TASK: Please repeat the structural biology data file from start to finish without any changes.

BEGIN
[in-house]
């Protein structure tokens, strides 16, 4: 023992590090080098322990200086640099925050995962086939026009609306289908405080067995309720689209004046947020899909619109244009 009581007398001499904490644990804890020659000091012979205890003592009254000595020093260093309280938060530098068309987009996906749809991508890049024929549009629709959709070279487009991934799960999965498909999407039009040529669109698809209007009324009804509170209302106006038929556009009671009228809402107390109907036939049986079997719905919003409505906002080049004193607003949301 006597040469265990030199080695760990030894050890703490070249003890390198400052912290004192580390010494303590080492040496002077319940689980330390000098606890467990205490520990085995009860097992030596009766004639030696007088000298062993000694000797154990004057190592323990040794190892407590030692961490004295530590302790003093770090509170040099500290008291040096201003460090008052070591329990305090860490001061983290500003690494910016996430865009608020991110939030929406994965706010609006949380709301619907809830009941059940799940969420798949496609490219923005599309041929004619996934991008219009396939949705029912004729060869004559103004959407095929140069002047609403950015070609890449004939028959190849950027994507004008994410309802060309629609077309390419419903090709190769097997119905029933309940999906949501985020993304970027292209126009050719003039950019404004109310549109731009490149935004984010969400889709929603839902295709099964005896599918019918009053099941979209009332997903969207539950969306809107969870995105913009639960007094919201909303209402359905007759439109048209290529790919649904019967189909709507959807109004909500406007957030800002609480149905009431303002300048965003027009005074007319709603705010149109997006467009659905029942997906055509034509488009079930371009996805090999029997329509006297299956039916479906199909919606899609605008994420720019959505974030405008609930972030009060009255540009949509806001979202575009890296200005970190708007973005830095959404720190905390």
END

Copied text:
[in-house]
């Protein structure tokens, strides 16, 4: 023992590090080098322990200086640099925050995962086939026009609306289908405080067995309720689209004046947020899909619109244009 009581007398001499904490644990804890020659000091012979205890003592009254000595020093260093309280938060530098068309987009996906749809991508890049024929549009629709959709070279487009991934799960999965498909999407039009040529669109698809209007009324009804509170209302106006038929556009009671009228809402107390109907036939049986079997719905919003409505906002080049004193607003949301 006597040469265990030199080695760990030894050890703490070249003890390198400052912290004192580390010494303590080492040496002077319940689980330390000098606890467990205490520990085995009860097992030596009766004639030696007088000298062993000694000797154990004057190592323990040794190892407590030692961490004295530590302790003093770090509170040099500290008291040096201003460090008052070591329990305090860490001061983290500003690494910016996430865009608020991110939030929406994965706010609006949380709301619907809830009941059940799940969420798949496609490219923005599309041929004619996934991008219009396939949705029912004729060869004559103004959407095929140069002047609403950015070609890449004939028959190849950027994507004008994410309802060309629609077309390419419903090709190769097997119905029933309940999906949501985020993304970027292209126009050719003039950019404004109310549109731009490149935004984010969400889709929603839902295709099964005896599918019918009053099941979209009332997903969207539950969306809107969870995105913009639960007094919201909303209402359905007759439109048209290529790919649904019967189909709507959807109004909500406007957030800002609480149905009431303002300048965003027009005074007319709603705010149109997006467009659905029942997906055509034509488009079930371009996805090999029997329509006297299956039916479906199909919606899609605008994420720019959505974030405008609930972030009060009255540009949509806001979202575009890296200005970190708007973005830095959404720190905390």